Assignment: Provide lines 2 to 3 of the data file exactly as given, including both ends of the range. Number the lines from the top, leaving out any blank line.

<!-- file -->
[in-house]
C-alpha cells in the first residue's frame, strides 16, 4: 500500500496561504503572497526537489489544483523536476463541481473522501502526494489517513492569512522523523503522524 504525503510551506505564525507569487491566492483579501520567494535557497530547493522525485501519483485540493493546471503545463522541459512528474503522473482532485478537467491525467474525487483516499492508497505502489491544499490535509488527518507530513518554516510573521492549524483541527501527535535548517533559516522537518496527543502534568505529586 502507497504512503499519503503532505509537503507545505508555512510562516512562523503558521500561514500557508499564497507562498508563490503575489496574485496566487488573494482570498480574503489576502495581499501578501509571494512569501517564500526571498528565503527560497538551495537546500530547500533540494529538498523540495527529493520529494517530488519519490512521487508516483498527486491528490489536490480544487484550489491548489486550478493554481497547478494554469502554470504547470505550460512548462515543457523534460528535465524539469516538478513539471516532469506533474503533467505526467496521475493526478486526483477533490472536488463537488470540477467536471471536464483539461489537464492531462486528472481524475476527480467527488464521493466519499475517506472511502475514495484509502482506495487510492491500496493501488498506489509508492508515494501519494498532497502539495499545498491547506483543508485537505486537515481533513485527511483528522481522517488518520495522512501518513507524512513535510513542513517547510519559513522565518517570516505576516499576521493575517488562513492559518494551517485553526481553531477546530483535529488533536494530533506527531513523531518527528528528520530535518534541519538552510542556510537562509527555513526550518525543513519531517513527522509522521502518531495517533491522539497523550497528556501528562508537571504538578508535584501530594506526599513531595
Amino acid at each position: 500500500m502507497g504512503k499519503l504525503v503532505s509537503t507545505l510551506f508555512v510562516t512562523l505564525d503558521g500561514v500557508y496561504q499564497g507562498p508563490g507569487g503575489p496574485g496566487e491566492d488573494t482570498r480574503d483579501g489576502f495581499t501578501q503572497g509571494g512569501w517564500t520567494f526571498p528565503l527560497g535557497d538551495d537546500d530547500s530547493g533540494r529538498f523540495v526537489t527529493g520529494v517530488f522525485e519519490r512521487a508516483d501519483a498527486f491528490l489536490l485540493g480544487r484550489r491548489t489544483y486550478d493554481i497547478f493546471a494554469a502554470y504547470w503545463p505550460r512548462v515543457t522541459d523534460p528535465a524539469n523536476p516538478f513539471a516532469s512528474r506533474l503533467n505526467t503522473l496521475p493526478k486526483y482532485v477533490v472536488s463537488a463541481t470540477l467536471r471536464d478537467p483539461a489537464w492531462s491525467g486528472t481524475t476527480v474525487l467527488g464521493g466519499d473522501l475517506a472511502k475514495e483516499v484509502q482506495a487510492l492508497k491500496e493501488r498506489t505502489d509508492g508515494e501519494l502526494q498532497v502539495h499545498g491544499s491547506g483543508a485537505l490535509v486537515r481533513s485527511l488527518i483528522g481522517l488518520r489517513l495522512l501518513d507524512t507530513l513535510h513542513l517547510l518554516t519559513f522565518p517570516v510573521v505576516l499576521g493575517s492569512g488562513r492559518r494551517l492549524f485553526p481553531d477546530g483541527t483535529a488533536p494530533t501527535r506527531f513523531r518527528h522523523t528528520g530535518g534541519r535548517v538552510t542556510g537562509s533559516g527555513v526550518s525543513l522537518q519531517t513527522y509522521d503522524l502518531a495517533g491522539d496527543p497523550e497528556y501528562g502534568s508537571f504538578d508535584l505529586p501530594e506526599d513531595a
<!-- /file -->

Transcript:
C-alpha cells in the first residue's frame, strides 16, 4: 500500500496561504503572497526537489489544483523536476463541481473522501502526494489517513492569512522523523503522524 504525503510551506505564525507569487491566492483579501520567494535557497530547493522525485501519483485540493493546471503545463522541459512528474503522473482532485478537467491525467474525487483516499492508497505502489491544499490535509488527518507530513518554516510573521492549524483541527501527535535548517533559516522537518496527543502534568505529586 502507497504512503499519503503532505509537503507545505508555512510562516512562523503558521500561514500557508499564497507562498508563490503575489496574485496566487488573494482570498480574503489576502495581499501578501509571494512569501517564500526571498528565503527560497538551495537546500530547500533540494529538498523540495527529493520529494517530488519519490512521487508516483498527486491528490489536490480544487484550489491548489486550478493554481497547478494554469502554470504547470505550460512548462515543457523534460528535465524539469516538478513539471516532469506533474503533467505526467496521475493526478486526483477533490472536488463537488470540477467536471471536464483539461489537464492531462486528472481524475476527480467527488464521493466519499475517506472511502475514495484509502482506495487510492491500496493501488498506489509508492508515494501519494498532497502539495499545498491547506483543508485537505486537515481533513485527511483528522481522517488518520495522512501518513507524512513535510513542513517547510519559513522565518517570516505576516499576521493575517488562513492559518494551517485553526481553531477546530483535529488533536494530533506527531513523531518527528528528520530535518534541519538552510542556510537562509527555513526550518525543513519531517513527522509522521502518531495517533491522539497523550497528556501528562508537571504538578508535584501530594506526599513531595
Amino acid at each position: 500500500m502507497g504512503k499519503l504525503v503532505s509537503t507545505l510551506f508555512v510562516t512562523l505564525d503558521g500561514v500557508y496561504q499564497g507562498p508563490g507569487g503575489p496574485g496566487e491566492d488573494t482570498r480574503d483579501g489576502f495581499t501578501q503572497g509571494g512569501w517564500t520567494f526571498p528565503l527560497g535557497d538551495d537546500d530547500s530547493g533540494r529538498f523540495v526537489t527529493g520529494v517530488f522525485e519519490r512521487a508516483d501519483a498527486f491528490l489536490l485540493g480544487r484550489r491548489t489544483y486550478d493554481i497547478f493546471a494554469a502554470y504547470w503545463p505550460r512548462v515543457t522541459d523534460p528535465a524539469n523536476p516538478f513539471a516532469s512528474r506533474l503533467n505526467t503522473l496521475p493526478k486526483y482532485v477533490v472536488s463537488a463541481t470540477l467536471r471536464d478537467p483539461a489537464w492531462s491525467g486528472t481524475t476527480v474525487l467527488g464521493g466519499d473522501l475517506a472511502k475514495e483516499v484509502q482506495a487510492l492508497k491500496e493501488r498506489t505502489d509508492g508515494e501519494l502526494q498532497v502539495h499545498g491544499s491547506g483543508a485537505l490535509v486537515r481533513s485527511l488527518i483528522g481522517l488518520r489517513l495522512l501518513d507524512t507530513l513535510h513542513l517547510l518554516t519559513f522565518p517570516v510573521v505576516l499576521g493575517s492569512g488562513r492559518r494551517l492549524f485553526p481553531d477546530g483541527t483535529a488533536p494530533t501527535r506527531f513523531r518527528h522523523t528528520g530535518g534541519r535548517v538552510t542556510g537562509s533559516g527555513v526550518s525543513l522537518q519531517t513527522y509522521d503522524l502518531a495517533g491522539d496527543p497523550e497528556y501528562g502534568s508537571f504538578d508535584l505529586p501530594e506526599d513531595a